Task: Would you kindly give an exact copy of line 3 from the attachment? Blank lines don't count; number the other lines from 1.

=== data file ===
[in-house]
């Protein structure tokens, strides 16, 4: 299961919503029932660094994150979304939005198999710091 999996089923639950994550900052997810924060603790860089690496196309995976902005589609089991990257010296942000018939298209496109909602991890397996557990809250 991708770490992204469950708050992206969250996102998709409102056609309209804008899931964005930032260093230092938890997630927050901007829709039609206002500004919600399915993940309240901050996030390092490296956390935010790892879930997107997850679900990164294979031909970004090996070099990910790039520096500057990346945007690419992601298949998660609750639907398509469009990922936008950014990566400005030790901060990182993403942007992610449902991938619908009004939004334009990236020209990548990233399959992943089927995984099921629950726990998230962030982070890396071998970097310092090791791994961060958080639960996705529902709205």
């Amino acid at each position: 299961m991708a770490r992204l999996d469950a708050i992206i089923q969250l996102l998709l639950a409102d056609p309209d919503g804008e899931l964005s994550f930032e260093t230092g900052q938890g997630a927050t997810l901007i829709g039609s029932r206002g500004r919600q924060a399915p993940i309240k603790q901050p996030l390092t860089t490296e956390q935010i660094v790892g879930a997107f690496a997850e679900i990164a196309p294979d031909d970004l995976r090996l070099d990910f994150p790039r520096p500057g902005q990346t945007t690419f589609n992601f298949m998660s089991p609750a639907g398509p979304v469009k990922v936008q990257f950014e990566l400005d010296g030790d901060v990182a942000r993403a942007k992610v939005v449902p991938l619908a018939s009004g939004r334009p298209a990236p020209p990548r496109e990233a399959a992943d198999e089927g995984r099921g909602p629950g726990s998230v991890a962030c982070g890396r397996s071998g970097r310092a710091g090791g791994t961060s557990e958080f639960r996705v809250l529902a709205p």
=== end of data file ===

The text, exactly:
């Amino acid at each position: 299961m991708a770490r992204l999996d469950a708050i992206i089923q969250l996102l998709l639950a409102d056609p309209d919503g804008e899931l964005s994550f930032e260093t230092g900052q938890g997630a927050t997810l901007i829709g039609s029932r206002g500004r919600q924060a399915p993940i309240k603790q901050p996030l390092t860089t490296e956390q935010i660094v790892g879930a997107f690496a997850e679900i990164a196309p294979d031909d970004l995976r090996l070099d990910f994150p790039r520096p500057g902005q990346t945007t690419f589609n992601f298949m998660s089991p609750a639907g398509p979304v469009k990922v936008q990257f950014e990566l400005d010296g030790d901060v990182a942000r993403a942007k992610v939005v449902p991938l619908a018939s009004g939004r334009p298209a990236p020209p990548r496109e990233a399959a992943d198999e089927g995984r099921g909602p629950g726990s998230v991890a962030c982070g890396r397996s071998g970097r310092a710091g090791g791994t961060s557990e958080f639960r996705v809250l529902a709205p």